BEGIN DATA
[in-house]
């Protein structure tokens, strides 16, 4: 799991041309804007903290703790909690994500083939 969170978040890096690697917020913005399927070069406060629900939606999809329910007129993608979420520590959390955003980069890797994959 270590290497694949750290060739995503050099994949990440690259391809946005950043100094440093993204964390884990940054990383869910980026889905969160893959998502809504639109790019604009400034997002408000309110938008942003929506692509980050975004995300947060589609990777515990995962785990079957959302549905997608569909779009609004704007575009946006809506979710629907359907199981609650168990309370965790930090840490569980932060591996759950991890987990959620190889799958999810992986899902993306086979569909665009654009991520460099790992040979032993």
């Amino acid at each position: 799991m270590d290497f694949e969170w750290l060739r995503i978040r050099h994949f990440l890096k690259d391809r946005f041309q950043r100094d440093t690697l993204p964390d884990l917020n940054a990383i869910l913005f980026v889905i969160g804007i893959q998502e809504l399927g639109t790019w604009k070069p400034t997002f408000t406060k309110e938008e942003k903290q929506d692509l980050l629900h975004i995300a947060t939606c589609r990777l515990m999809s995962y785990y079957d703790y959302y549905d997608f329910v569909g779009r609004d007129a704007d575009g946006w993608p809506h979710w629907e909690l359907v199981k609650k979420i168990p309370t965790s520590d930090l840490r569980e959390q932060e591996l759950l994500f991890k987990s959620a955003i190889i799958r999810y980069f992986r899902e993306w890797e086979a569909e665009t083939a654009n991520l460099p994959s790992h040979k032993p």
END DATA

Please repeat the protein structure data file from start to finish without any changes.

[in-house]
């Protein structure tokens, strides 16, 4: 799991041309804007903290703790909690994500083939 969170978040890096690697917020913005399927070069406060629900939606999809329910007129993608979420520590959390955003980069890797994959 270590290497694949750290060739995503050099994949990440690259391809946005950043100094440093993204964390884990940054990383869910980026889905969160893959998502809504639109790019604009400034997002408000309110938008942003929506692509980050975004995300947060589609990777515990995962785990079957959302549905997608569909779009609004704007575009946006809506979710629907359907199981609650168990309370965790930090840490569980932060591996759950991890987990959620190889799958999810992986899902993306086979569909665009654009991520460099790992040979032993």
């Amino acid at each position: 799991m270590d290497f694949e969170w750290l060739r995503i978040r050099h994949f990440l890096k690259d391809r946005f041309q950043r100094d440093t690697l993204p964390d884990l917020n940054a990383i869910l913005f980026v889905i969160g804007i893959q998502e809504l399927g639109t790019w604009k070069p400034t997002f408000t406060k309110e938008e942003k903290q929506d692509l980050l629900h975004i995300a947060t939606c589609r990777l515990m999809s995962y785990y079957d703790y959302y549905d997608f329910v569909g779009r609004d007129a704007d575009g946006w993608p809506h979710w629907e909690l359907v199981k609650k979420i168990p309370t965790s520590d930090l840490r569980e959390q932060e591996l759950l994500f991890k987990s959620a955003i190889i799958r999810y980069f992986r899902e993306w890797e086979a569909e665009t083939a654009n991520l460099p994959s790992h040979k032993p």